|Publication number||US5012129 A|
|Application number||US 07/530,884|
|Publication date||Apr 30, 1991|
|Filing date||May 30, 1990|
|Priority date||May 31, 1989|
|Also published as||EP0400908A2, EP0400908A3|
|Publication number||07530884, 530884, US 5012129 A, US 5012129A, US-A-5012129, US5012129 A, US5012129A|
|Inventors||Mark J. Basten|
|Original Assignee||Lucas Industries Public Limited Company|
|Export Citation||BiBTeX, EndNote, RefMan|
|Patent Citations (9), Referenced by (4), Classifications (18), Legal Events (4)|
|External Links: USPTO, USPTO Assignment, Espacenet|
The present invention relates to a line driver, for instance of the type used for driving a "twisted pair" data bus.
According to the present invention, there is provided a line driver comprising: a first emitter follower having an input for receiving a first input signal and an output for connection to a first line; a second emitter follower having an input for receiving a second input signal, which is the complement of the first input signal, and an output for connection to a second line, the second emitter follower being complementary to the first emitter follower; and a biasing resistor network connected to the outputs of the first and second emitter followers.
Preferably the biasing resistor network comprises a first resistor connected between the outputs of the first and second emitter followers, a second resistor connected between the output of the first emitter follower and a first voltage source, and a third resistor connected between the output of the second emitter follower and a second voltage source. Preferably the first and second voltage sources comprise first and second supply lines, respectively.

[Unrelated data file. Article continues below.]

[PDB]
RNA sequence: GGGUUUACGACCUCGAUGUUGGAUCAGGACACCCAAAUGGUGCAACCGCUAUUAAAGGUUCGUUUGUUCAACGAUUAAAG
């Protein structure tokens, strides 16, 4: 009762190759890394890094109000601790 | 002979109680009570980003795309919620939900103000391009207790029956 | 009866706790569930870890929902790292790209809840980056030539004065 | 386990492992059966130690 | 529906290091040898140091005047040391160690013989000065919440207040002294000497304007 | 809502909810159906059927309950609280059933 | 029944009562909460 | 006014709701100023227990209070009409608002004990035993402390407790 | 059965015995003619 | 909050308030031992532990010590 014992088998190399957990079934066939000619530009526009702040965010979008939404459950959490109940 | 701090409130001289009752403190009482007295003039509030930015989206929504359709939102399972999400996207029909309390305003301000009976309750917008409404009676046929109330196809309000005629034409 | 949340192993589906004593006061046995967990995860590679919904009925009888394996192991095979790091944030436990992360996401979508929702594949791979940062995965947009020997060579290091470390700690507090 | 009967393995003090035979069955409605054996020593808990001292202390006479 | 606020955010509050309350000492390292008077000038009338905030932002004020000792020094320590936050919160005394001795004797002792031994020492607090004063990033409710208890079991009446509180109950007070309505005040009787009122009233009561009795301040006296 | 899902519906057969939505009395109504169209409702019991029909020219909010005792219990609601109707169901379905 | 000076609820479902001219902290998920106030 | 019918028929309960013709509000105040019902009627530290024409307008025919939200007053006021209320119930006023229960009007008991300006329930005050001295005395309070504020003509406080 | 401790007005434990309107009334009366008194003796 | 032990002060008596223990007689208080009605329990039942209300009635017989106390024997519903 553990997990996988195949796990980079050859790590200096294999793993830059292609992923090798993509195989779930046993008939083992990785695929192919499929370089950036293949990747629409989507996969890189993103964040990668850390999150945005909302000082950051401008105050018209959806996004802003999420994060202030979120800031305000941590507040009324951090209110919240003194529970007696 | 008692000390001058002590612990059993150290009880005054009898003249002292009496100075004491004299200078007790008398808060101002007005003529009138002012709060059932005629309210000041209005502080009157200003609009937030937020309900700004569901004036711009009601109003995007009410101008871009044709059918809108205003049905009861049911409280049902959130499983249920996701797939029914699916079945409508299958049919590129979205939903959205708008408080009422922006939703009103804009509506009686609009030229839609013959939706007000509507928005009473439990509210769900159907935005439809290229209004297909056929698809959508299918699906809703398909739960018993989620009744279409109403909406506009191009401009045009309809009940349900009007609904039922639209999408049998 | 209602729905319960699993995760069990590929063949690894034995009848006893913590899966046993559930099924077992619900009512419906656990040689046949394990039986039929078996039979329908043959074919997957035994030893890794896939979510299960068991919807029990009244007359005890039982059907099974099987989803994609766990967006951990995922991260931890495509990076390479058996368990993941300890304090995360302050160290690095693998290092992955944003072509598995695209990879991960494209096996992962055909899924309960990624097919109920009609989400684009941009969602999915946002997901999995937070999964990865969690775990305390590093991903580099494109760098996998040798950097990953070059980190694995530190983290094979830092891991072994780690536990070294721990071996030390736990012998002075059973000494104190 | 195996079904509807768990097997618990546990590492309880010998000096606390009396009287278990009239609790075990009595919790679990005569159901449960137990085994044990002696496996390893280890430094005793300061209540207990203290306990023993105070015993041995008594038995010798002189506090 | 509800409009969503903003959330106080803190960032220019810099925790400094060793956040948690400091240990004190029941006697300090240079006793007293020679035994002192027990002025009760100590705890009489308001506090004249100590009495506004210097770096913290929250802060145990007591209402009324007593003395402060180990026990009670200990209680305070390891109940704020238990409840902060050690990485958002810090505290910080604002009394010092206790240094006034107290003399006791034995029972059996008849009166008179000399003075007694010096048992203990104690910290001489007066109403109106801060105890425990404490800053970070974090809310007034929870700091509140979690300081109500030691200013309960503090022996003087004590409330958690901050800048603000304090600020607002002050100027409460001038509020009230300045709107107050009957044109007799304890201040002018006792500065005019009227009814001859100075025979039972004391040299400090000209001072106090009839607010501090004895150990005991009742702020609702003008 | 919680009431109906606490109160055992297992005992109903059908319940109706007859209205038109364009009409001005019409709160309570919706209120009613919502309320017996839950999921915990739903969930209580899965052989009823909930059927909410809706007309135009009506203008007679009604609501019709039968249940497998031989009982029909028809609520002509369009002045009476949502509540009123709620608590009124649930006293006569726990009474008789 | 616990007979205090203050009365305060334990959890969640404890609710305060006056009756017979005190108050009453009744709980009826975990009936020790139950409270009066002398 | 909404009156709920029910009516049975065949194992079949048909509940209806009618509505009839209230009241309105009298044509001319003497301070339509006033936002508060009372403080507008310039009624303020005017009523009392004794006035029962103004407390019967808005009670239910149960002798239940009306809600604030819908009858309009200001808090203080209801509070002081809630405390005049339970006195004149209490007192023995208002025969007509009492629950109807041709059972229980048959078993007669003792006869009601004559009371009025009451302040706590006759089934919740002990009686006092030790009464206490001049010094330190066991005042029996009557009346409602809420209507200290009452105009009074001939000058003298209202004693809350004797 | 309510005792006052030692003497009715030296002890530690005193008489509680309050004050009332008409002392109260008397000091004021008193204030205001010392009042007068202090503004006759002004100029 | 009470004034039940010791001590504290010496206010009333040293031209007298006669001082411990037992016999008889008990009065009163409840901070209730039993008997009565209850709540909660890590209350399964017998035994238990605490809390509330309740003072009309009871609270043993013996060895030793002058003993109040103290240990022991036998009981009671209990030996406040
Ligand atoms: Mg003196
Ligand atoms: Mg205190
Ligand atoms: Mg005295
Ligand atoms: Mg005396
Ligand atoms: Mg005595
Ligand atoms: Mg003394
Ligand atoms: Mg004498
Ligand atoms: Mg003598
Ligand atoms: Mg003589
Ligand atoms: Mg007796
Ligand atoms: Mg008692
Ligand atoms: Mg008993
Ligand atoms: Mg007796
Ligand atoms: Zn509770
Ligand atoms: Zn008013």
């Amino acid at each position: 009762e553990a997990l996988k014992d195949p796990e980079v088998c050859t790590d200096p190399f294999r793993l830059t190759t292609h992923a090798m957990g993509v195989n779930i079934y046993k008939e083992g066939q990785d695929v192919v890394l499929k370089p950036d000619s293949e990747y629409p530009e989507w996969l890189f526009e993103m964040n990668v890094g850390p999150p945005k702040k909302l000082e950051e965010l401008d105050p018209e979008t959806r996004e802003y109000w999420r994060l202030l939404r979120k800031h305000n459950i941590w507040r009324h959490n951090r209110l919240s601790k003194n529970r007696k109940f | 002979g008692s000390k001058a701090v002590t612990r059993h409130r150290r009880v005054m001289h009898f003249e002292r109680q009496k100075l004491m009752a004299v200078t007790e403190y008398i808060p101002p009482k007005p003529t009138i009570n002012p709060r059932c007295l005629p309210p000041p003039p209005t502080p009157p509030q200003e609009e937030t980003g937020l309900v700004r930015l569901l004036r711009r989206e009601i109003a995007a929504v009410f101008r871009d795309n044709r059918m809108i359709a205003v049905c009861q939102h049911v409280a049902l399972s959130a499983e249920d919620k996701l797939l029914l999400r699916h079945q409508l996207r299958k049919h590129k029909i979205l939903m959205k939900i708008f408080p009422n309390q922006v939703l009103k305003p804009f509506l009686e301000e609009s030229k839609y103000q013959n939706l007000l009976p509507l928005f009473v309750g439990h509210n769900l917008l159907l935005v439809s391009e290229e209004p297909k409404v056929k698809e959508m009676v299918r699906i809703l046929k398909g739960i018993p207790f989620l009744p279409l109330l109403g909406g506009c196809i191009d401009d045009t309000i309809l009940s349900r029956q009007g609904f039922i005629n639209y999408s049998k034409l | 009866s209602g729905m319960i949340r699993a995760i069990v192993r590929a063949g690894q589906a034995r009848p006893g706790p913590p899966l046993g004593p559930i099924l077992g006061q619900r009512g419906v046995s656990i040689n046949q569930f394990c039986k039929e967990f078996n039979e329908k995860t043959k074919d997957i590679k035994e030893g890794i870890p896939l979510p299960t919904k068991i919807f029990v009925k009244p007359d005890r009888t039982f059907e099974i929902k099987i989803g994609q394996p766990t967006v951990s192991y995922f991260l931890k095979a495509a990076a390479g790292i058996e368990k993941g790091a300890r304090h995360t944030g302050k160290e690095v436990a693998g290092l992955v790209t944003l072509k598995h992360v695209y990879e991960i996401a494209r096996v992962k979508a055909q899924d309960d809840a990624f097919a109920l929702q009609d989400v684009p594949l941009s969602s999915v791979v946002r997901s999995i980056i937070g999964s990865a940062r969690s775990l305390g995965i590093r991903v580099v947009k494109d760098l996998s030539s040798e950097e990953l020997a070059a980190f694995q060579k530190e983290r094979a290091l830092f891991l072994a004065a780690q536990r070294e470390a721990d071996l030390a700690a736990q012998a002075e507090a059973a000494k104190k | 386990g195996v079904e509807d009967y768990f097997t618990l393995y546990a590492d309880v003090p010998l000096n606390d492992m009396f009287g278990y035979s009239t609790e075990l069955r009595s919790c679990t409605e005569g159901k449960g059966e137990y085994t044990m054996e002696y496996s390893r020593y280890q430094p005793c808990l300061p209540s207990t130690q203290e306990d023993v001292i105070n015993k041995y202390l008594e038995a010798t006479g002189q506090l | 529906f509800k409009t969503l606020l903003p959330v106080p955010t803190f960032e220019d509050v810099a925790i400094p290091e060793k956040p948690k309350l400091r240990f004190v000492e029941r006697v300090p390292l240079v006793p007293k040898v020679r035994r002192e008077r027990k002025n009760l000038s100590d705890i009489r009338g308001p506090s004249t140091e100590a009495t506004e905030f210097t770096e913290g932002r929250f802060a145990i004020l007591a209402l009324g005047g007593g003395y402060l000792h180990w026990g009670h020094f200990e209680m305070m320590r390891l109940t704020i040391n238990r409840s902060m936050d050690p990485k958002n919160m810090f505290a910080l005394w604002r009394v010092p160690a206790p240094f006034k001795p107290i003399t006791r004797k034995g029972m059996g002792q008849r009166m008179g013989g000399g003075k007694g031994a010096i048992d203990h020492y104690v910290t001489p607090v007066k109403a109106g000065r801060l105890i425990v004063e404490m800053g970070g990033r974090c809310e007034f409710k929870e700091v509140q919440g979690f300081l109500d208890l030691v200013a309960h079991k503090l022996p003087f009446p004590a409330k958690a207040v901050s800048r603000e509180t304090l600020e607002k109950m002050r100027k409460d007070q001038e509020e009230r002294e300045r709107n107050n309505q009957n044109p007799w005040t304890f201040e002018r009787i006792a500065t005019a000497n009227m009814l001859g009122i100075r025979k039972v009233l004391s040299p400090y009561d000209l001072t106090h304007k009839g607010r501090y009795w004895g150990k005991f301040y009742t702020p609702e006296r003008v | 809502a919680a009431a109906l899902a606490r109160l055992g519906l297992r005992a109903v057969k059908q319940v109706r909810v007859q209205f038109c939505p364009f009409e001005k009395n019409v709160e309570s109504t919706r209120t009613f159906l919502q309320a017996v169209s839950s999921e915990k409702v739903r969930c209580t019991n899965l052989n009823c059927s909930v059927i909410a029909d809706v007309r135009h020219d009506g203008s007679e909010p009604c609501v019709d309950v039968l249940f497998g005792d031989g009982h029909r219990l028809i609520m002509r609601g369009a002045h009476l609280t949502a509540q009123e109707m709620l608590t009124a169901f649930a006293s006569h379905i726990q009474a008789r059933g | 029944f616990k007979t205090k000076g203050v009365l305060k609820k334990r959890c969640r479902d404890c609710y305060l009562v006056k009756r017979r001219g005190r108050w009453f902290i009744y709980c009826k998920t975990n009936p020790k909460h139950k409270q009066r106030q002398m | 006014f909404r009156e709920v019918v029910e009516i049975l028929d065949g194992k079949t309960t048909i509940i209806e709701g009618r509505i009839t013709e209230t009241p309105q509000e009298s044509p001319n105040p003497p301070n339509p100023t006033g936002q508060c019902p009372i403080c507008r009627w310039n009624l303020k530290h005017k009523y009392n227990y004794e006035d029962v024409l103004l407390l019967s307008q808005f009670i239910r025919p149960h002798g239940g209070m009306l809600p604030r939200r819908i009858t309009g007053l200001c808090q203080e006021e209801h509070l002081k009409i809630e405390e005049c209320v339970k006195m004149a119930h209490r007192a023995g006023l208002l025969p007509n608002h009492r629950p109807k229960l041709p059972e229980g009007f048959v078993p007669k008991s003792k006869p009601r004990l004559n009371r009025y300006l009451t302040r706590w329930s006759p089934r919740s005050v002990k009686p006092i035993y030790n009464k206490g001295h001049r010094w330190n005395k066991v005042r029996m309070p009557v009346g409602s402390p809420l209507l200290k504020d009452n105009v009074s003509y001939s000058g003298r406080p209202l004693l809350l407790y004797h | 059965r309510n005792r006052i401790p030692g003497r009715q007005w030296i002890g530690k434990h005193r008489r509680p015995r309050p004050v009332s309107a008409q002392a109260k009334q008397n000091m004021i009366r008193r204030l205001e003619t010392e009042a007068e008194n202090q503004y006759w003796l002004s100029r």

The invention will be further described, by way of example, with reference to the accompanying drawings, in which:
FIGS. 1 to 3 are circuit diagrams of known types of line drivers;
FIG. 4 is a circuit diagram of a line driver constituting a preferred embodiment of the invention; and
FIG. 5 is a circuit diagram of a line driver constituting a second embodiment of the invention.
Line drivers, for instance required to drive "twisted pair" data buses, have to meet various criteria. The conductors of a twisted pair bus are driven in anti-phase and, provided the signals supplied to the conductors are perfectly complementary, the bus radiates very little radio frequency interference (RFI). In particular, the switching edges of the complementary signals should coincide as nearly as possible in time.
Another common requirement, depending on the protocol in use, is that the line drivers must be capable of functioning in the "wired or" configuration. In such arrangements, several stations are connected to the bus and must be capable of transmitting at the same time without upsetting each other.